It’s time to consider treating peach trees
It's still a little early to be thinking of picking ripe peaches off trees, but it isn't too early to consider control of peach leaf curl, especially considering the relatively warm weather we have had. Leaf curl is a springtime disease of peaches and nectarines that can result in severe defoliation, weakened trees and reduced fruit quality, set and yield.
This last year we had a lot of calls about Peach Leaf Curl. The disease is most noticeable on the peach leaves about a month after full bloom. Developing leaves become distorted and have a reddish-green color. They will eventually drop off the tree. Infection is limited to early spring; it does not progress through the summer. Nevertheless, it does cause early defoliation which may weaken the tree and reduce the size and quality of the fruit. The fungus that causes leaf curl survives the winter in bark crevices and bud scales. In early spring the fungus infects the leaf buds as they swell.
Leaf curl can easily be controlled by a single fungicide application in early spring before buds begin to swell. If you did not apply a fungicide application last fall, think about getting a spray on early this spring. Be sure to get the application on before the buds begin to swell.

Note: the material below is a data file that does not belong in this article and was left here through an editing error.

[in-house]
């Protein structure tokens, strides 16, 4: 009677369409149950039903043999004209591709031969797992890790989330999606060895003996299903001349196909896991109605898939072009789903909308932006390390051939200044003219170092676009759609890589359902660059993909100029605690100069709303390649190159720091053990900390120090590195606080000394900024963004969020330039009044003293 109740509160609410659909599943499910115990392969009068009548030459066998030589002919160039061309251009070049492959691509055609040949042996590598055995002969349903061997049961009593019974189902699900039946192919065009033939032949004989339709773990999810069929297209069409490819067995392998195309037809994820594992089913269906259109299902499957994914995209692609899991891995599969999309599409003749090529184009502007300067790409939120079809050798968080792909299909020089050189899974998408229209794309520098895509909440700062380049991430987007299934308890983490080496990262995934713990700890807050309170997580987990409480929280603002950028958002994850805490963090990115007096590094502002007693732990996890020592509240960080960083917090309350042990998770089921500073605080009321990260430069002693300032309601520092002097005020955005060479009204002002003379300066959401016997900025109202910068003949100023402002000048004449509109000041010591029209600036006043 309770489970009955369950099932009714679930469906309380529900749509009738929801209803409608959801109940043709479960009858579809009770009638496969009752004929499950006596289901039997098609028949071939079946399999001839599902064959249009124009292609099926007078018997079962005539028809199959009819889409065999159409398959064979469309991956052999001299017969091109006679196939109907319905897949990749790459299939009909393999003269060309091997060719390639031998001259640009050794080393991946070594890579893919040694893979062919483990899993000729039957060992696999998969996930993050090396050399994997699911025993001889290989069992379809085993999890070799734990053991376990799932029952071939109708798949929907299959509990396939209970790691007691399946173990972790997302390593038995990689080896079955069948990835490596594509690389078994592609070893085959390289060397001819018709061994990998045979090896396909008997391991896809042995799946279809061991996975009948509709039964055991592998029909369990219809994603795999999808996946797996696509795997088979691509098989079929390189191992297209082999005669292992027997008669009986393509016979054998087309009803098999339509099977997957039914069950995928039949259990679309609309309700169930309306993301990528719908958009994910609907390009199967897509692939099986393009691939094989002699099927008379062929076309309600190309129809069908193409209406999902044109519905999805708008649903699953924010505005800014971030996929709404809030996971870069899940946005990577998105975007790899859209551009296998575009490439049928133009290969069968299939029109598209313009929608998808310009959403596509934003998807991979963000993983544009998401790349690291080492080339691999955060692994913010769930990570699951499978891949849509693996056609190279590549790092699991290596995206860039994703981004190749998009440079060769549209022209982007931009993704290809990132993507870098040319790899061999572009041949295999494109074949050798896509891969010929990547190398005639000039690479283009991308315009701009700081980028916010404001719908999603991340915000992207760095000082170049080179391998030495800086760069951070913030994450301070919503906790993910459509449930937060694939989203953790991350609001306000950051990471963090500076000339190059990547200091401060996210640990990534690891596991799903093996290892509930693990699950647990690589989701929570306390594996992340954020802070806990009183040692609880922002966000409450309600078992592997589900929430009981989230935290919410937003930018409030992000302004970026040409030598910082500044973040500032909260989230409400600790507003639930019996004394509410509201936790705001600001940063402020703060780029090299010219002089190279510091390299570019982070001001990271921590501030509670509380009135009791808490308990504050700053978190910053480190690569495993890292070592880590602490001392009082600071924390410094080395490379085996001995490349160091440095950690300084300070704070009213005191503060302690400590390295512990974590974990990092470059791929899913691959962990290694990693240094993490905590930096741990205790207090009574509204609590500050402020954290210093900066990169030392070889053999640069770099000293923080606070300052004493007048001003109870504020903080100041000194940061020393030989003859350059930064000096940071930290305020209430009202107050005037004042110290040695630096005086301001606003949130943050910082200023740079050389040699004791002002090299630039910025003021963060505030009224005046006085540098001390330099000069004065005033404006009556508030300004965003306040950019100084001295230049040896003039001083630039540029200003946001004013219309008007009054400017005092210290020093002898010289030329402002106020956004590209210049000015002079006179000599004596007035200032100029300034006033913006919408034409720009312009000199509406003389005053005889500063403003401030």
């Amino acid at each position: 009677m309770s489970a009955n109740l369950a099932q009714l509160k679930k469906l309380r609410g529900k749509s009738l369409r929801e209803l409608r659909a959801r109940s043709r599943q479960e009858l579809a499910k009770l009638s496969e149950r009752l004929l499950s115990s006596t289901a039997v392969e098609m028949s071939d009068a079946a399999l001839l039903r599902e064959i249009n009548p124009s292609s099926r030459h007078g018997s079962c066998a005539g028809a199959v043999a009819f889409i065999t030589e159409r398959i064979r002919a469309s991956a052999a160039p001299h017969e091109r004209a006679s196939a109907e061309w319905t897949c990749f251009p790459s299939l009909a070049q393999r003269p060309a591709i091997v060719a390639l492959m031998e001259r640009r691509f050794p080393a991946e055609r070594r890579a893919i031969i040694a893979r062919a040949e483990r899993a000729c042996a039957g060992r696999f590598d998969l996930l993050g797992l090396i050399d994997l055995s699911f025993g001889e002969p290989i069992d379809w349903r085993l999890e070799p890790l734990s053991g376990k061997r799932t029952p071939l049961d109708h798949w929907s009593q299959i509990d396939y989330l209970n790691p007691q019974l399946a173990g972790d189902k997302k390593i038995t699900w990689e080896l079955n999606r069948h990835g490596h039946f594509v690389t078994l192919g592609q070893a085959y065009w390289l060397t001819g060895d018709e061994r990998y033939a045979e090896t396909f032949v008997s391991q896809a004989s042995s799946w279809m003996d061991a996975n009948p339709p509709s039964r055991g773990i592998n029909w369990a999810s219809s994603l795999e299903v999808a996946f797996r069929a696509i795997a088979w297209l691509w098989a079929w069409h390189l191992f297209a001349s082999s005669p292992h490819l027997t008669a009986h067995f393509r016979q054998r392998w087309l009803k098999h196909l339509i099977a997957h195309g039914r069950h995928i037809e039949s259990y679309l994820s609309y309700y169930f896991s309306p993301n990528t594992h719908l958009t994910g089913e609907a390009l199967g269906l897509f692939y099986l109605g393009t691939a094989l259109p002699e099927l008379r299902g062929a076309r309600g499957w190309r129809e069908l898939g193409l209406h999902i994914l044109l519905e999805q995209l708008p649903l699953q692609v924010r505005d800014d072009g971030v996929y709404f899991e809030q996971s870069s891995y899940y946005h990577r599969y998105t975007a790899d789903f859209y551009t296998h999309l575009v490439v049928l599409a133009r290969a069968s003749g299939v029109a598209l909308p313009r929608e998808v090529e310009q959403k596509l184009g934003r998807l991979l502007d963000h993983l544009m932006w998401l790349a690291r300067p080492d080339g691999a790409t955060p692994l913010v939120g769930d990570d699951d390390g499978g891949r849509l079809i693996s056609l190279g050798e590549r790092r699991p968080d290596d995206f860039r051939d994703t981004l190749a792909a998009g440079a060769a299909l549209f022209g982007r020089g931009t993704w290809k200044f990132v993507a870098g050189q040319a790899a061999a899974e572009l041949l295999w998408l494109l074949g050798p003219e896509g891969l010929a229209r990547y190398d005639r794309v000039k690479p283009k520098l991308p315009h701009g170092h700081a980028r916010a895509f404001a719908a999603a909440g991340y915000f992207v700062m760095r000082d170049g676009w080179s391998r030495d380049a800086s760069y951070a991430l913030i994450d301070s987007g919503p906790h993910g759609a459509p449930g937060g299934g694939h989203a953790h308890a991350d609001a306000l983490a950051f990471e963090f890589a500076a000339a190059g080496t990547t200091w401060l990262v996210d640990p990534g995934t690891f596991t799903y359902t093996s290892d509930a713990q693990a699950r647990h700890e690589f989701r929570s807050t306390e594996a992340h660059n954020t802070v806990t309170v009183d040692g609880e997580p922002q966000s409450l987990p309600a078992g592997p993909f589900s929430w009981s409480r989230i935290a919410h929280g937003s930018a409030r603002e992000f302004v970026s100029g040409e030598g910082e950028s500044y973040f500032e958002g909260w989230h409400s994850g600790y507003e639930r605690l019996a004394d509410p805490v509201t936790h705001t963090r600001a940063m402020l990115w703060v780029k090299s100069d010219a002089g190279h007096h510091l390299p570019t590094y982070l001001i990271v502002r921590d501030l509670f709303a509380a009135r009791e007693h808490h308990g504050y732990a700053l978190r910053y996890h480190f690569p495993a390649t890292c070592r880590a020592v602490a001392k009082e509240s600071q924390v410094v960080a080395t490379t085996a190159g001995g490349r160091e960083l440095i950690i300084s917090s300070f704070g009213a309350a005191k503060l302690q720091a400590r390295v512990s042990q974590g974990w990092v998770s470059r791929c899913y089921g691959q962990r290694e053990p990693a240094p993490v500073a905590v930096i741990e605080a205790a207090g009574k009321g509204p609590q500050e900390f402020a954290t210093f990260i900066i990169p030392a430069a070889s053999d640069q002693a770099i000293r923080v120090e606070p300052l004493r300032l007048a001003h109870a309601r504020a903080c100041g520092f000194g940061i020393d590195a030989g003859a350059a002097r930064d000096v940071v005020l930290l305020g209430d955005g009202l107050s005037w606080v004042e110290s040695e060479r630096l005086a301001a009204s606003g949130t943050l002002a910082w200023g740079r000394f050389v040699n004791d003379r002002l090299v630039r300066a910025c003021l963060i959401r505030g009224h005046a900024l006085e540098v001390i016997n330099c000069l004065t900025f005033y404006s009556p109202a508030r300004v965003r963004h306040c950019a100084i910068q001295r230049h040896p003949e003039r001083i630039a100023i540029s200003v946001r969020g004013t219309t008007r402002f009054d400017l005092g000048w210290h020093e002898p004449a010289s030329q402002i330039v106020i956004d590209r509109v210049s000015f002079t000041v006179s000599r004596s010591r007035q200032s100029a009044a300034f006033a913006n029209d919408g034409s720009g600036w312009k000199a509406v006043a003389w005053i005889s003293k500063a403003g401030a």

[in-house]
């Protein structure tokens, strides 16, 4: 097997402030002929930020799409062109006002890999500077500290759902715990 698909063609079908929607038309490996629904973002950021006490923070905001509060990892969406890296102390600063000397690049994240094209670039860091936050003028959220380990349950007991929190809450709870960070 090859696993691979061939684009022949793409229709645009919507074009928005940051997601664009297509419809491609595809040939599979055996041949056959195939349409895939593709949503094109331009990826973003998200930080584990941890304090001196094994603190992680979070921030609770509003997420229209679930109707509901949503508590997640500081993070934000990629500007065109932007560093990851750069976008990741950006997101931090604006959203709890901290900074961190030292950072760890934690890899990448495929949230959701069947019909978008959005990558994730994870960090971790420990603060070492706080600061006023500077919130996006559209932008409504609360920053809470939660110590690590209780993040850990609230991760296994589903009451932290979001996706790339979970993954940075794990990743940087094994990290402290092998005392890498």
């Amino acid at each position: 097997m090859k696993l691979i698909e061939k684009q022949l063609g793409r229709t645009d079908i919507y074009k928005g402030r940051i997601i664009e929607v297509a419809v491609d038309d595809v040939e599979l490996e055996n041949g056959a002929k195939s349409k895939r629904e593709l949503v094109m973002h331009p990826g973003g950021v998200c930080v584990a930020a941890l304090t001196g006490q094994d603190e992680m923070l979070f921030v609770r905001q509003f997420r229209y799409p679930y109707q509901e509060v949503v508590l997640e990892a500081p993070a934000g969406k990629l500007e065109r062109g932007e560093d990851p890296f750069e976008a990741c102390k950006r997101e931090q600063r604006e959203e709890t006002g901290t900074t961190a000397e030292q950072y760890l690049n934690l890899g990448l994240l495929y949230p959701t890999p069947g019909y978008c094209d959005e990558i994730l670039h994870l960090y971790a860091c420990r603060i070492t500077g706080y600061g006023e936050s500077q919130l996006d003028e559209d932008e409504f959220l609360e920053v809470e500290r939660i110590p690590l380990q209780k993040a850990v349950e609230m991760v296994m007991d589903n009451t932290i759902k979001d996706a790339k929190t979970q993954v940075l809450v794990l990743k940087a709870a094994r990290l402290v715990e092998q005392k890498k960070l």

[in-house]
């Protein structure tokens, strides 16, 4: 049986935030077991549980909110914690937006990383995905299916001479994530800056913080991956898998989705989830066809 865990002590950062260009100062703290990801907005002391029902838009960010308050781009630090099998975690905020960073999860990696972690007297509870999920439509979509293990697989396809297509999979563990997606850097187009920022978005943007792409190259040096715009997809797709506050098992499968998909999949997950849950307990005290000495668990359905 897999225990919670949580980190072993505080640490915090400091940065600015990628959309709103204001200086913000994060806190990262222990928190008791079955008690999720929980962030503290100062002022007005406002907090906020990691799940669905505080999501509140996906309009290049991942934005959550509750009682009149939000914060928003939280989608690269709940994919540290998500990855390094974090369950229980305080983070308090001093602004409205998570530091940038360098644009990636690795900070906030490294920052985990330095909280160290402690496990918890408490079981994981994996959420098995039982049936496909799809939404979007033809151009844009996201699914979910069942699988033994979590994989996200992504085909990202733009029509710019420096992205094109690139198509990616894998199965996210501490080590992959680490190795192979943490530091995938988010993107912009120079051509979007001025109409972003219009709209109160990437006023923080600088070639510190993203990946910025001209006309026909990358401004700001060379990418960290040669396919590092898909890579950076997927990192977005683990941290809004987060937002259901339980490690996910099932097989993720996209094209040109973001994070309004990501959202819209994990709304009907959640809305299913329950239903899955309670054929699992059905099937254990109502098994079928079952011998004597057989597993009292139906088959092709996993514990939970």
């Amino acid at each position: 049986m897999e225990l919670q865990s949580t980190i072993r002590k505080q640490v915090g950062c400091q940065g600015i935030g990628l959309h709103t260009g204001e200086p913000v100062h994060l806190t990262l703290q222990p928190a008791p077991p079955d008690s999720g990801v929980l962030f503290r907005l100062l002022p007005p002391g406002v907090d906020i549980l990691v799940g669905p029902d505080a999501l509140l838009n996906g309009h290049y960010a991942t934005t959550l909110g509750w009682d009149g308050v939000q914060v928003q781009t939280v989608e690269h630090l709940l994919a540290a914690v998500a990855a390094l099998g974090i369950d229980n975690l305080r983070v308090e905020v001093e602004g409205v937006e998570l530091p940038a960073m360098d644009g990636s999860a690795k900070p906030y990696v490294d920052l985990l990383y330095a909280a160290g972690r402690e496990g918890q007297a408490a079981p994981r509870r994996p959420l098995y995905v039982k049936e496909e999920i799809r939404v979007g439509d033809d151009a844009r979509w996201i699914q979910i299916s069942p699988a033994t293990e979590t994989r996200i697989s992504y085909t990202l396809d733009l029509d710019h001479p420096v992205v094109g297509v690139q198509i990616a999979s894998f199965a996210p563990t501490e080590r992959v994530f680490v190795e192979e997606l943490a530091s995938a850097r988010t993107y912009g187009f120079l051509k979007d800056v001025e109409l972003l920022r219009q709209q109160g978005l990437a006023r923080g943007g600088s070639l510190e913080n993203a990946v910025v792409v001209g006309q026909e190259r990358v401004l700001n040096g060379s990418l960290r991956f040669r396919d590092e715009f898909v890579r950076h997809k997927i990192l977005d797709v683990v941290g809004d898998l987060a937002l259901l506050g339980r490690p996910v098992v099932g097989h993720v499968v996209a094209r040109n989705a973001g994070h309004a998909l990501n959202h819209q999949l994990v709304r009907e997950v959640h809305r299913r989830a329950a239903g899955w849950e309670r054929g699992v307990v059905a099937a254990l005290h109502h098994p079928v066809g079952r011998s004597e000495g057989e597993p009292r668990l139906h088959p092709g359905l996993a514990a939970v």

Several fungicides, including copper hydroxide, Bordeaux mixture, liquid HIM sulfur, ferbam (Carbarnate), ziram, and chlorothalonil (Bravo and others) are very effective in controlling leaf curl. Make sure to thoroughly cover the bark and trunk of the trees during application.
A similar disease called plum pocket may develop on American and sand hill plums. It results in the formation of distorted, light green bladder-shaped fruit. If you are growing wild plum species for jellies or jams, I suggest you also make a dormant fungicide application to these trees as well. Asian and European plums are not susceptible to the local strain of plum pocket and do not require fungicide treatment.
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